Known as the Gastronomical Capital of the Americas, the capital city of Peru has long been a bustling hub of mixing cultures and traditions. But venture out of the Garden City to find a country steeped in history and packed full of once-in-a-lifetime experiences.
Situated in Callao, Lima’s main seaport, the Real Felipe Fortress was built to protect the capital during the turbulent colonial times of pirates and corsairs. The port was seen as the main connecting point between the colonies and Spain, but ironically was eventually used to resist the attacking Spanish who looked to recover Peru in the Peruvian War of Independence.
The tour of this historical site is well worth the price of admission, but be aware it's almost always in Spanish. Despite this, the fort itself still has the feeling of a working defence with over 1,000 soldiers stationed here and a full museum with uniforms, artillery and busts of Peru’s military heroes.
Founded by the globally famous photographer Mario Testino in 2012, MATE’s sole aim is to raise the profile of Peruvian artists and culture. A not-for-profit organisation, the gallery has a programme of exhibitions, residencies and events, alongside a constant display of work by Mario himself, including his famous portraits of Diana, Princess of Wales.
Born in Lima in 1954, Testino uses a beautifully restored 19th-century mansion as the home of this project, which includes a café and a bodega, making it a perfect day out for the hungry photographer.
Kuelap is considered the largest stone ruin site in the New World. It consists of huge stone blocks that make up an impressive fortress, which sits proudly overlooking the Utcubamba Valley.
The building is associated with the Chachapoyas, also known as the "Warriors of the Clouds," a culture of Andean people who were strong rivals to the more popularly known Inca civilisation. Famous for being beautiful, they built Kuelap as a defence against other hostile groups but were eventually conquered, leaving the intriguing structures as the only testament to their time inhabiting Peru.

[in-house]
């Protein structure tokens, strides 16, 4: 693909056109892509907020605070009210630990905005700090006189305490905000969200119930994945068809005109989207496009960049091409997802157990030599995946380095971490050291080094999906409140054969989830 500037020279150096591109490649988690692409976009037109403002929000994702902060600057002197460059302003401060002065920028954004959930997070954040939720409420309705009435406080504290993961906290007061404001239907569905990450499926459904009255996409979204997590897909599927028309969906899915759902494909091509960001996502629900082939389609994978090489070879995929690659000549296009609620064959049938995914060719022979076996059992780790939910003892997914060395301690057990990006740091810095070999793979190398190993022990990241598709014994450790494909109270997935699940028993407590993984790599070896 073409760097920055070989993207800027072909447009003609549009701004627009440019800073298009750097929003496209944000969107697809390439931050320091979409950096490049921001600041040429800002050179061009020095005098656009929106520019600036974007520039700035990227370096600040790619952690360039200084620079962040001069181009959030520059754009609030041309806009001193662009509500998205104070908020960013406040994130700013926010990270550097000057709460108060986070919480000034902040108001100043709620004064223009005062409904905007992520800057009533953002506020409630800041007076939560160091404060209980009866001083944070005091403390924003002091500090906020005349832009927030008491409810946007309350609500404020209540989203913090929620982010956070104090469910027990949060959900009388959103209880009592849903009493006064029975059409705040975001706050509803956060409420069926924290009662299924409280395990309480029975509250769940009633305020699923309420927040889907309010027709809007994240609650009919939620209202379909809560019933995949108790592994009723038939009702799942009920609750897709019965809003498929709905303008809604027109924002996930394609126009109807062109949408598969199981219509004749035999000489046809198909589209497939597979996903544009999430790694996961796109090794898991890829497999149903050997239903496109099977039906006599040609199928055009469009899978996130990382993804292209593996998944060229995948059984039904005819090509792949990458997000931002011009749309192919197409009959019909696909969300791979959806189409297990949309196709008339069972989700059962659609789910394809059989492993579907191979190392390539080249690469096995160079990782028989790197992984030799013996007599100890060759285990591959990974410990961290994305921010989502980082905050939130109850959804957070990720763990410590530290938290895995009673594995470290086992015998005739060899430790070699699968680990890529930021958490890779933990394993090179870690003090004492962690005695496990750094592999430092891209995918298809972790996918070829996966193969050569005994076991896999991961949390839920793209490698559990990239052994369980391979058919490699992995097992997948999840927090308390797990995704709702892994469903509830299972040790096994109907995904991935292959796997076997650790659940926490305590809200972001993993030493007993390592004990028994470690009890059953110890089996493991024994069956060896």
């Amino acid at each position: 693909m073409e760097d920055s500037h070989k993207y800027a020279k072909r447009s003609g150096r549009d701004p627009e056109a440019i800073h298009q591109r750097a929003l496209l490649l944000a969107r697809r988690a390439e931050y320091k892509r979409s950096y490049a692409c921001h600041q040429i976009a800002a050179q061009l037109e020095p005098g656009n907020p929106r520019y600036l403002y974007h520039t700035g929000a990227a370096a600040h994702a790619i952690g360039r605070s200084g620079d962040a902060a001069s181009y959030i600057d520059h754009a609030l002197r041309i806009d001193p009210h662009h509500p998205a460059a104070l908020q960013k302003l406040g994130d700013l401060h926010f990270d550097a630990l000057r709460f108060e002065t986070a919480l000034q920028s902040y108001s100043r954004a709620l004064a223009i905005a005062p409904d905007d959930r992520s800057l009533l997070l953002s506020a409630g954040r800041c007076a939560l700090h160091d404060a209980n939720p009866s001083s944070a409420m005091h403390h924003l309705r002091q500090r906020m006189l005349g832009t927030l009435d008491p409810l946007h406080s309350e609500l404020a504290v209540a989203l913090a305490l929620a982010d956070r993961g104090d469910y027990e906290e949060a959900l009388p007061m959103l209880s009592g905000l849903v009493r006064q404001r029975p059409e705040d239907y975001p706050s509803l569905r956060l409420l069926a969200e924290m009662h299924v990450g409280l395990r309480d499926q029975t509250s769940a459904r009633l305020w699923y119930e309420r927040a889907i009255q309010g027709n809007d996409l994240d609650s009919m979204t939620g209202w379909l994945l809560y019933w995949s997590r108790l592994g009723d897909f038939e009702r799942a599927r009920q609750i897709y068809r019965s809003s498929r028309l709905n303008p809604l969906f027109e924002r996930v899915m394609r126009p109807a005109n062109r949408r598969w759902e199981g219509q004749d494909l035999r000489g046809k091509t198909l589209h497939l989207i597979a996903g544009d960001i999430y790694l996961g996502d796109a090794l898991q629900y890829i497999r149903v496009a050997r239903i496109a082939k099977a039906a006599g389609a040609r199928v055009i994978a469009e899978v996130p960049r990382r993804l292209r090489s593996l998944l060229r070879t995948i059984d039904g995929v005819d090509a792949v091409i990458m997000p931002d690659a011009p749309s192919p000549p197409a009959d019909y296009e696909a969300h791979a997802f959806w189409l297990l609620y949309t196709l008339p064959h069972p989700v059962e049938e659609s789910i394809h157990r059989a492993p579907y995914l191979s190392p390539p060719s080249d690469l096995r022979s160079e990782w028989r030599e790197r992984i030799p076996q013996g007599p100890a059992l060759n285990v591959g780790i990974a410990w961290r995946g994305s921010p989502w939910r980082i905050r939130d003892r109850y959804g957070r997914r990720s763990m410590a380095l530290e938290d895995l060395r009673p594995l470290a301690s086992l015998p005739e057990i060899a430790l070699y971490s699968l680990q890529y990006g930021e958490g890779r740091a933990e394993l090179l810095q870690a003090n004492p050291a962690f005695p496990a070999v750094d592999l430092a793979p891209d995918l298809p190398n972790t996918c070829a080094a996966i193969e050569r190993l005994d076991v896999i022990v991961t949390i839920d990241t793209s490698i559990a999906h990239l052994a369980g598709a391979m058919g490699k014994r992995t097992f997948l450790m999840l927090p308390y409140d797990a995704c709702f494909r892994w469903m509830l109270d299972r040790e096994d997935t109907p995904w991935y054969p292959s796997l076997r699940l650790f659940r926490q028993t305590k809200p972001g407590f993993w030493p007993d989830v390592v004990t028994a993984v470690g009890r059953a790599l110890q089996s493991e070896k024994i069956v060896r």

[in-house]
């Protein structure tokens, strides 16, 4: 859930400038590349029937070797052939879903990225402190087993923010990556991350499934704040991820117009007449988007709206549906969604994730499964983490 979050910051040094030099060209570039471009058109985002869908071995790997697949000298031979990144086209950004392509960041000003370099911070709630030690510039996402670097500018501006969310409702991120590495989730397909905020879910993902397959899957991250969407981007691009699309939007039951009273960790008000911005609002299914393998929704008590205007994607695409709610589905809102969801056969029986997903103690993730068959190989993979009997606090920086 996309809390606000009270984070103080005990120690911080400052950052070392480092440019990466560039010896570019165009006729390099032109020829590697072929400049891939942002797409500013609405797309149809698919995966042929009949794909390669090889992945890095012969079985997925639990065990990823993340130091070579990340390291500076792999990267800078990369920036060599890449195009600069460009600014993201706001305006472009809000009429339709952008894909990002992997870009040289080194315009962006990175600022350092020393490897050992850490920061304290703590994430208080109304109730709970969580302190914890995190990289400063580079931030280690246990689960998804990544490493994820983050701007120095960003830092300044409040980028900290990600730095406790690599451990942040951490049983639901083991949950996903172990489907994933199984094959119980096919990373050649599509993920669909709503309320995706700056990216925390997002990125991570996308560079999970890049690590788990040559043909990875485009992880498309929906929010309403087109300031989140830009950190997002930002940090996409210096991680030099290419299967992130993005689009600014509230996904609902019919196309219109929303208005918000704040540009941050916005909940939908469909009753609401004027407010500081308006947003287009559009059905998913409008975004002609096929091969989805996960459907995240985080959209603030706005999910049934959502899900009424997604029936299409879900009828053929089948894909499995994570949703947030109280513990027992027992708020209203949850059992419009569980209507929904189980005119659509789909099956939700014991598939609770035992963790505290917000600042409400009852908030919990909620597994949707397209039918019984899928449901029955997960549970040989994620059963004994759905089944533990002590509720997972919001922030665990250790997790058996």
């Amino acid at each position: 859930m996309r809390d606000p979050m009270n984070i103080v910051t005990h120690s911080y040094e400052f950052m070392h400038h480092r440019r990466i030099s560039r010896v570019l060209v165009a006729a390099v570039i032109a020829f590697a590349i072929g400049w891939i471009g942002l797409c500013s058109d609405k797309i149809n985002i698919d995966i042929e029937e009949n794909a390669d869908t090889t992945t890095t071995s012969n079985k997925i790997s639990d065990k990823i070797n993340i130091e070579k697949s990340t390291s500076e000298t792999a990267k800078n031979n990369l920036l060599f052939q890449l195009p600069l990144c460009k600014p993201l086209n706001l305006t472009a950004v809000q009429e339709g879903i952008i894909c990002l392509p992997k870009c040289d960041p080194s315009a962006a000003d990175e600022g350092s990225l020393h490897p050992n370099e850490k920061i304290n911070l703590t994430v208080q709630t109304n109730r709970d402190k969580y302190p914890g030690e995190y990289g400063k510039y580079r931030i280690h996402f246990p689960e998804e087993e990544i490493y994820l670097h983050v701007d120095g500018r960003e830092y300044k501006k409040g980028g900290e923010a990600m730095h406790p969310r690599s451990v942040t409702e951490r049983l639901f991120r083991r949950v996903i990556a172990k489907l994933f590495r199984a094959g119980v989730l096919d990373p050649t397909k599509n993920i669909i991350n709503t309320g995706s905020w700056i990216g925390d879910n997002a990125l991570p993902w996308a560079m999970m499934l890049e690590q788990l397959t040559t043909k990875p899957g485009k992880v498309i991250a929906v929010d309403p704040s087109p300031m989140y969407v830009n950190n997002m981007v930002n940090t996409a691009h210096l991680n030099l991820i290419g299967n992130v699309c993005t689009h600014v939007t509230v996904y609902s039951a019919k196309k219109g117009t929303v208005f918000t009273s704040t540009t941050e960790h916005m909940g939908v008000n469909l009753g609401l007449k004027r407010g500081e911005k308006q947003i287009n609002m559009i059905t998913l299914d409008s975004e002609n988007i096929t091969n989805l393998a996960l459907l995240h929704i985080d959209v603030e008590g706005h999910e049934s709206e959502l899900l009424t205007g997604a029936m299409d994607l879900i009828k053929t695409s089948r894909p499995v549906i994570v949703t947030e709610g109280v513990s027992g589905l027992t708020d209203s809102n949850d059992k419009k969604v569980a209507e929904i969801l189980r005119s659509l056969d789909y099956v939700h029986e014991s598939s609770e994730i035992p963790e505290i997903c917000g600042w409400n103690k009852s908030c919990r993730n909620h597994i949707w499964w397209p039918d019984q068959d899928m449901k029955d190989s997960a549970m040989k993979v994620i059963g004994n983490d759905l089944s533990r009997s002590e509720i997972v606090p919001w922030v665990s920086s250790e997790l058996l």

Chincha is not a place for those looking for a relaxing road trip. This bustling city of glorious commotion is, on the surface, similar to any southern Peruvian town, but with a little research and effort, you’ll find this city isn’t everything it appears to be.
A central point of Afro-Peruvian culture, Chincha shows a fascinating side of Peru, including a range of restaurants offering criolla or coastal food and historical sights and learnings tracing back to the dark colonial times of slavery.
We know what you’re thinking: For a 6 hour 30 minute drive, this better be worth it. Our answer is a resounding yes. Nazca and its ancient geoglyphs are truly something every traveller must see in their lifetime.
Situated in the Peruvian desert, their meaning has been disputed for over 70 years with an observatory, religious ceremonies and even aliens being deemed the reason for the giant etchings. Different depictions — birds, fish, monkeys, or even human figures — number 70 or more and have earned the site a designation as a UNESCO World Heritage Site. It's truly a place of wonder and mystery.
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